SELF-MONITORING AND LOCUS OF CONTROL AS DETERMINANTS OF SOCIAL INTERACTION: A PRELIMINARY INVESTIGATION
Abstract:Research on the relationship between self-monitoring and locus of control has consistently shown low correlations. This study examined social cognitive orientations of high and low self-monitors having either an external or infernal locus of control through analysis of their social interaction patterns. The low correlation between self-monitoring and locus of control was upheld while consistent differences emerged between the four groups. High self-monitors who were external maintained a wide range of numerous contacts while high and low internals preferred a moderate level of intimate or task related contacts. Low self-monitoring externals clearly maintained a restricted and unsatisfying range of contacts. The results were interpreted as evidencing motivational differences important for the understanding of the relationship between the two constructs.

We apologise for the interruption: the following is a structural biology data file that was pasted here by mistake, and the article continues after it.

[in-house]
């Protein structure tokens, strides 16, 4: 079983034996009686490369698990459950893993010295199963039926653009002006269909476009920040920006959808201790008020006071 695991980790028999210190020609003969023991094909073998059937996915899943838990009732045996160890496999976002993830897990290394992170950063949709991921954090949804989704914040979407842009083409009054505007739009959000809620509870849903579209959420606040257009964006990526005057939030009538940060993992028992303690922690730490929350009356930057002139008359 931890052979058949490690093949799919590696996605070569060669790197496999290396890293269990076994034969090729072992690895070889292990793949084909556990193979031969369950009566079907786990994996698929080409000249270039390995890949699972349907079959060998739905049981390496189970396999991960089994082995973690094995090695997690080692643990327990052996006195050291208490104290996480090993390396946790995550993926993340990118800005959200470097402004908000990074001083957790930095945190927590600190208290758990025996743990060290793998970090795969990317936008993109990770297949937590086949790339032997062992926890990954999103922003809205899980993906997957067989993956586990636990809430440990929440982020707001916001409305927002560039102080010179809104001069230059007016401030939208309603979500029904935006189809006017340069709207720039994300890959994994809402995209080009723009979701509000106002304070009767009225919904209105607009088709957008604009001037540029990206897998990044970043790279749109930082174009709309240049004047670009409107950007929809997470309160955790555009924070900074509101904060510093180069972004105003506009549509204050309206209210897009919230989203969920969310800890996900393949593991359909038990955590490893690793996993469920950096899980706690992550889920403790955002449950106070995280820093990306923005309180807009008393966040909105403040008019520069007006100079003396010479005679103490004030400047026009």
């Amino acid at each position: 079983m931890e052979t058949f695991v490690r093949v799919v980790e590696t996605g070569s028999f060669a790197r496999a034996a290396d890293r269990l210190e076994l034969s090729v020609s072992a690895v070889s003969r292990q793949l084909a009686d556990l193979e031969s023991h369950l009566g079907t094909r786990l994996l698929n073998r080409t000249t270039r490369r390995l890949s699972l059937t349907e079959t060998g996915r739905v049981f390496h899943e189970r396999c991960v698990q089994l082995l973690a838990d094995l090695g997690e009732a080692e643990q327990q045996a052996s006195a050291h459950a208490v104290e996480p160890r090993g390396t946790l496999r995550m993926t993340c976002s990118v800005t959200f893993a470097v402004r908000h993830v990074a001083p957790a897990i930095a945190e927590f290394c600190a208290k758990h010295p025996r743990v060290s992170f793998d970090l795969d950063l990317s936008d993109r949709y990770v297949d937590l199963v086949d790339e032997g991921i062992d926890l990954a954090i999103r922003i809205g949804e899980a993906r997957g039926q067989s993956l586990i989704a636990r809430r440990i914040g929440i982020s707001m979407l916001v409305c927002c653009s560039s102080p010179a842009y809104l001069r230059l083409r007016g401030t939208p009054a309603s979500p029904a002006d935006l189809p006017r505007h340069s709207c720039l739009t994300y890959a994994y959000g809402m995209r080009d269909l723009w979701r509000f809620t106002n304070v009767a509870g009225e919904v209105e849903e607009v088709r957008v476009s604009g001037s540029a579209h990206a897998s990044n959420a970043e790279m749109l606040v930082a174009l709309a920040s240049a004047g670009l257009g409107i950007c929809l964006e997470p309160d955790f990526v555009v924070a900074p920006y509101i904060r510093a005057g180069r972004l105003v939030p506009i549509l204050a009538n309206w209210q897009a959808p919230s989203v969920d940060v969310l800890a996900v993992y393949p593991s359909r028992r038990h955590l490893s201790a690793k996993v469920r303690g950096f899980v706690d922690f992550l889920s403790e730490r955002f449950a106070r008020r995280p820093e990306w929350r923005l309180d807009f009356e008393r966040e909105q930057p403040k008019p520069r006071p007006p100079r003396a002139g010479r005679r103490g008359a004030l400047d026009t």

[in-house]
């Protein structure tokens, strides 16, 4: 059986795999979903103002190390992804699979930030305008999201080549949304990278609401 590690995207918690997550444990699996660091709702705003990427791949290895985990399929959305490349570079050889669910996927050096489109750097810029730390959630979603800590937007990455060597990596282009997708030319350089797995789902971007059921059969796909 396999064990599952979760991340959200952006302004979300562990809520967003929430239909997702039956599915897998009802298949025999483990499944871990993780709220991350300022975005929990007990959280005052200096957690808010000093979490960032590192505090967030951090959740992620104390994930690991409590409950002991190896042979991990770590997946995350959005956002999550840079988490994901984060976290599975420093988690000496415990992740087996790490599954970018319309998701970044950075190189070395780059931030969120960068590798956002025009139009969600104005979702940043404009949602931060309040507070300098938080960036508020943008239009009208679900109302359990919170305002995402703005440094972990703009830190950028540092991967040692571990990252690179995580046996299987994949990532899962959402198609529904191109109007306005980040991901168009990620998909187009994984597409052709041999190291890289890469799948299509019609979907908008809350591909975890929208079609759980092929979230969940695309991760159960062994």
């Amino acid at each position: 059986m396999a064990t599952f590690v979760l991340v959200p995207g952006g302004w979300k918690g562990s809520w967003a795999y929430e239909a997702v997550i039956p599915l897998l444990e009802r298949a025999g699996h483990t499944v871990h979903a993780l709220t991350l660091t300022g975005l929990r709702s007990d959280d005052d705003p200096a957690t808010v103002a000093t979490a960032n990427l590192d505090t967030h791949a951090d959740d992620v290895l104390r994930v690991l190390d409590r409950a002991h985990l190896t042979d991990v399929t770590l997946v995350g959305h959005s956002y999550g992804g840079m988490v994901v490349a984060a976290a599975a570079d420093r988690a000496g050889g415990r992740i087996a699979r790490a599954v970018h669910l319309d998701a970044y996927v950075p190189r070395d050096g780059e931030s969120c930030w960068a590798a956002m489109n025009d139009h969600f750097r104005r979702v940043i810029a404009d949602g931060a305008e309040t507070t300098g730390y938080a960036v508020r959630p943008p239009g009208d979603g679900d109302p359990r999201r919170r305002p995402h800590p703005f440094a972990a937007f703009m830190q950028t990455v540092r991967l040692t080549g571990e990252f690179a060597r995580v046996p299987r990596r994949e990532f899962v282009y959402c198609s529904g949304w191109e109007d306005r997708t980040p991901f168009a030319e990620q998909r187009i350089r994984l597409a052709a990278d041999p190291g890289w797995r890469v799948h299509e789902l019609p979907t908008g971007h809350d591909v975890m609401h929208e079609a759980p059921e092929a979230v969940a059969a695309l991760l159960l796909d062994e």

Document Type: Research Article
Publication date: January 1, 1989
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